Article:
7 Tips for Growing Cherry Blossom Trees

Katy Willis
Written by Katy Willis
Updated July 21, 2021
Father holding smiling daughter among cherry blossom trees
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Cherry blossom trees bring delicate and fragrant white to pink blossoms to your garden each spring and, once established, require minimal care

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Symbols of friendship and renewal, cherry blossom trees bloom for just a few weeks each spring before producing small berries beloved by birds and wildlife. In fall, their leaves provide a riot of autumnal color. 

While these ornamental trees need a fair bit of attention in their first year, once they're established, they require very little care. They can also live for up to 40 years, and like other trees, increase the value of your property, so learning how to grow a cherry blossom tree can be rewarding work.

1. Choose the Right Planting Conditions

While cherry blossom trees aren't terribly fussy, you'll get the most blossom and the healthiest, sturdiest trees if you give them close to optimal conditions, starting with the soil.

Ornamental cherries will happily grow in all soil types, from clay to sandy. The only requirement is that the soil has good drainage, as they will not grow in excessively wet or boggy conditions. Instead, the roots will quickly rot away, killing the tree.

Like all trees, these ornamentals also need nutrient-rich soil to grow and thrive, but they grow equally happily in acidic, alkaline, or neutral conditions.

2. Give the Trees Enough Light and Space

Cherry blossom trees can grow up to 40 feet tall, so they'll naturally have wide, deep root systems to anchor them in place and deliver all the nutrients they need. To reduce competition and to get the best from your cherry tree and surrounding plants, plant the tree around 20 feet from other flora.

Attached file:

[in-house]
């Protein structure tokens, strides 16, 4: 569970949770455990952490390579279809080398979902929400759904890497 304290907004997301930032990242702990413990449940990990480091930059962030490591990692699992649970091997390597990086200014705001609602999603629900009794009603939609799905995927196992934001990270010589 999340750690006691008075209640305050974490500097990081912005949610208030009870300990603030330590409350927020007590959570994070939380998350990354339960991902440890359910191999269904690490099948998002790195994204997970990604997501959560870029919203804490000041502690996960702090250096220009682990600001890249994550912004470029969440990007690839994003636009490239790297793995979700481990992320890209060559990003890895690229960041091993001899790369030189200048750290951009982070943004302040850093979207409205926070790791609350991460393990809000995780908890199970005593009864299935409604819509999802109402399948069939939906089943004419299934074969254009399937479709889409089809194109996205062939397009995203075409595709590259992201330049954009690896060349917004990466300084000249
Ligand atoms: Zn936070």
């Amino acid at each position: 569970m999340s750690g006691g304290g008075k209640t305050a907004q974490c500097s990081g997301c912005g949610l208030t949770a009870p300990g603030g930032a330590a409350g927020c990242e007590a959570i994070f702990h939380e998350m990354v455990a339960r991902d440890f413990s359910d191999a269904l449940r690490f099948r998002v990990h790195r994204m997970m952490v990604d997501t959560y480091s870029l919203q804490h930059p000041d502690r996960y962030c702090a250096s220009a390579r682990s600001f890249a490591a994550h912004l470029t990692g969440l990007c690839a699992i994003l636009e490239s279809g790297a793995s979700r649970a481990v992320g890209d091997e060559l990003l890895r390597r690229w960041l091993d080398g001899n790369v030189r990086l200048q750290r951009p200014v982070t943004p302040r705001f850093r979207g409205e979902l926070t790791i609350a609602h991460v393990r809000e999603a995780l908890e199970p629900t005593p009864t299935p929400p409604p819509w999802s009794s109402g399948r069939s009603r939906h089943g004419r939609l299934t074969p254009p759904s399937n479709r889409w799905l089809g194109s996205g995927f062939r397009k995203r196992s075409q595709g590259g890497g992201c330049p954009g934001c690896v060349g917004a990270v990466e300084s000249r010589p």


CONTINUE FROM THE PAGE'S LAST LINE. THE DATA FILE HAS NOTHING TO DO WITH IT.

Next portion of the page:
Cherry blossoms can survive in partial shade, but to flourish, they need plenty of direct, unfiltered sunshine. Ideally, plant the tree where it can bask in full sun for at least 6 hours per day.

3. Get the Planting Right

To give it the best start in life, you need to get your tree's planting hole right. Dig it deep and wide—wide enough to spread out the root ball fully, with a bit of extra room for it to grow, too. Then give the tree an extra boost of nutrition to kick start its new life by adding a thick layer of well-rotted organic matter like manure or compost to the bottom of the hole.

Now gently situate your tree, teasing out the roots to spread across the bottom of the hole. Aim to plant it at the same depth as it was originally planted. Take a look at the trunk: You should be able to see a line just above the root ball that indicates prior planting depth. You might have to adjust the depth of the hole by adding or removing some soil.

Once you're happy with the depth, fill the hole with a mix of the soil you removed and some good quality compost or organic matter so the young tree has plenty of available nutrients to fall back on as it starts to establish itself. After all, growing roots and new branches is hungry work when you grow up to 2 feet per year.

Planting a cherry tree
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4. Use Stakes and Ties in the First Year

For the first year or two, your new tree is trying to grow deep roots to anchor itself, so it's essentially just sitting loose in the soil. Therefore, it's a good idea to drive in a rigid tree stake and use flexible tree ties to help the tree stand firm against wind and storms. Once it anchors itself with its root system, you can remove the stake and ties.

5. Give Cherry Blossoms Extra Care During the First Year

During the first year, your new cherry needs a little extra TLC. Water it right after planting and stick to a regular watering schedule, providing deep, consistent watering once a week for at least the first year. Just remember not to water if the ground is already wet, as these trees do not like having their roots too wet for too long.

Add slow-release ornamental fruit tree fertilizer spikes around the base of the tree to slowly release nutrients for the growing roots to use. Then cover with bark chips to insulate the soil and protect the delicate roots from temperature changes. 

6. Provide Ongoing Care

In their second or third year, cherry blossom trees should be well-established so you can stop the helicopter parenting. Now you can move on to a light schedule of regular tree maintenance. You shouldn't need to water at all, apart from during prolonged dry spells. It's a good idea to keep feeding though, but only once a year. The easiest way is to add fertilizer spikes in early spring, just as the tree wakes up from its winter dormancy.

7. Consult a Professional

While ornamental cherry trees are reasonably easy to grow, if you're unsure which variety to choose or how best to amend your soil to give it the best start, a local arborist can help. If you're worried your tree has an infestation or a disease, but you don't know how to handle it, arborists can deal with that, too. You can also hire a local tree maintenance specialist to take care of all your trees for you.

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